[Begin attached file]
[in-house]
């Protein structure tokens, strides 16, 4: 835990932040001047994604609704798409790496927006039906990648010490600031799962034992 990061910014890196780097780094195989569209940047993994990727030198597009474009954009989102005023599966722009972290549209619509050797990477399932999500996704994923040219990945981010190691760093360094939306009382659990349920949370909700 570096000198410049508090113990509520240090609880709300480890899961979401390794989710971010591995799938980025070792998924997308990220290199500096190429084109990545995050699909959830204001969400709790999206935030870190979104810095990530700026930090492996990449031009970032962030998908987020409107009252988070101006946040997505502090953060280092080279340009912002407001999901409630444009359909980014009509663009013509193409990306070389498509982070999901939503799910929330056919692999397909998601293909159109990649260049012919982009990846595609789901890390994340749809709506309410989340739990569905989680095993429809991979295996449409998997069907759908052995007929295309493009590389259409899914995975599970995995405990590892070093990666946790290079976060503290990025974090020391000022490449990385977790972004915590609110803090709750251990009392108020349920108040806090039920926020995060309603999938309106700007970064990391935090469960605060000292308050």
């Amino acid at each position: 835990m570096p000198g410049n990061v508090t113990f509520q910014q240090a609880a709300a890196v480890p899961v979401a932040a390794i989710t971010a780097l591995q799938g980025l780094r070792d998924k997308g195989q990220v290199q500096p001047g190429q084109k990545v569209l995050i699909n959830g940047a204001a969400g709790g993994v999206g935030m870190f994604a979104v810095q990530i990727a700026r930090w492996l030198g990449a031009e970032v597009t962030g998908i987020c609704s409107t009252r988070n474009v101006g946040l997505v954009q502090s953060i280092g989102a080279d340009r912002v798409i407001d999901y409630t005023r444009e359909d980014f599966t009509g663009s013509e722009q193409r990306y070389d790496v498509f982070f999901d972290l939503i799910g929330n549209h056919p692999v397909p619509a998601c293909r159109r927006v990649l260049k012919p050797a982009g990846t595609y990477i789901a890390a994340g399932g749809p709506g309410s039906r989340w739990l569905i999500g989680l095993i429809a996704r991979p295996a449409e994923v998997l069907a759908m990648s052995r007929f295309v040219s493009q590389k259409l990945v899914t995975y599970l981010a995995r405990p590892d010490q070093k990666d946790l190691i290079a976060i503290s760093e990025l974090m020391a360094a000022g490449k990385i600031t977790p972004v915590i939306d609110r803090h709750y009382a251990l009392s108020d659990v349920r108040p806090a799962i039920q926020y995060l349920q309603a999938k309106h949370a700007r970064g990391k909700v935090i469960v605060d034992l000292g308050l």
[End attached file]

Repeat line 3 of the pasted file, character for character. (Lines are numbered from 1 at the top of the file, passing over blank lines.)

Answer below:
């Amino acid at each position: 835990m570096p000198g410049n990061v508090t113990f509520q910014q240090a609880a709300a890196v480890p899961v979401a932040a390794i989710t971010a780097l591995q799938g980025l780094r070792d998924k997308g195989q990220v290199q500096p001047g190429q084109k990545v569209l995050i699909n959830g940047a204001a969400g709790g993994v999206g935030m870190f994604a979104v810095q990530i990727a700026r930090w492996l030198g990449a031009e970032v597009t962030g998908i987020c609704s409107t009252r988070n474009v101006g946040l997505v954009q502090s953060i280092g989102a080279d340009r912002v798409i407001d999901y409630t005023r444009e359909d980014f599966t009509g663009s013509e722009q193409r990306y070389d790496v498509f982070f999901d972290l939503i799910g929330n549209h056919p692999v397909p619509a998601c293909r159109r927006v990649l260049k012919p050797a982009g990846t595609y990477i789901a890390a994340g399932g749809p709506g309410s039906r989340w739990l569905i999500g989680l095993i429809a996704r991979p295996a449409e994923v998997l069907a759908m990648s052995r007929f295309v040219s493009q590389k259409l990945v899914t995975y599970l981010a995995r405990p590892d010490q070093k990666d946790l190691i290079a976060i503290s760093e990025l974090m020391a360094a000022g490449k990385i600031t977790p972004v915590i939306d609110r803090h709750y009382a251990l009392s108020d659990v349920r108040p806090a799962i039920q926020y995060l349920q309603a999938k309106h949370a700007r970064g990391k909700v935090i469960v605060d034992l000292g308050l």